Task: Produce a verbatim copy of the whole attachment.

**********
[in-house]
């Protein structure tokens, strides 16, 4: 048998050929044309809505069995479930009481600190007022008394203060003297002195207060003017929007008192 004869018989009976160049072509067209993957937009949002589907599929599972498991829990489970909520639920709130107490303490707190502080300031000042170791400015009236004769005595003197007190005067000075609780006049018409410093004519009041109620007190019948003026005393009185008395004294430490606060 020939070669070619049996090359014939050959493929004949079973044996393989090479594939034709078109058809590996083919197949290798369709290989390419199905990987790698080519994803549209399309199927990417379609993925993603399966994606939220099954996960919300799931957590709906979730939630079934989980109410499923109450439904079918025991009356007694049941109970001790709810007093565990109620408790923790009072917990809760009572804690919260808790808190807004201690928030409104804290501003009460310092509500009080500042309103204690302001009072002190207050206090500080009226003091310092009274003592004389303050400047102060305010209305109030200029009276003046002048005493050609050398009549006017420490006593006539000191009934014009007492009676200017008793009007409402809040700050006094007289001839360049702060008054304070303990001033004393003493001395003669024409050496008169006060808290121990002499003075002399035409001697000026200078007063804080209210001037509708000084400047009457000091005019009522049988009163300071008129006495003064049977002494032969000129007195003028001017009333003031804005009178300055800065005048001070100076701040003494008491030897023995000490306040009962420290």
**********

[in-house]
């Protein structure tokens, strides 16, 4: 048998050929044309809505069995479930009481600190007022008394203060003297002195207060003017929007008192 004869018989009976160049072509067209993957937009949002589907599929599972498991829990489970909520639920709130107490303490707190502080300031000042170791400015009236004769005595003197007190005067000075609780006049018409410093004519009041109620007190019948003026005393009185008395004294430490606060 020939070669070619049996090359014939050959493929004949079973044996393989090479594939034709078109058809590996083919197949290798369709290989390419199905990987790698080519994803549209399309199927990417379609993925993603399966994606939220099954996960919300799931957590709906979730939630079934989980109410499923109450439904079918025991009356007694049941109970001790709810007093565990109620408790923790009072917990809760009572804690919260808790808190807004201690928030409104804290501003009460310092509500009080500042309103204690302001009072002190207050206090500080009226003091310092009274003592004389303050400047102060305010209305109030200029009276003046002048005493050609050398009549006017420490006593006539000191009934014009007492009676200017008793009007409402809040700050006094007289001839360049702060008054304070303990001033004393003493001395003669024409050496008169006060808290121990002499003075002399035409001697000026200078007063804080209210001037509708000084400047009457000091005019009522049988009163300071008129006495003064049977002494032969000129007195003028001017009333003031804005009178300055800065005048001070100076701040003494008491030897023995000490306040009962420290």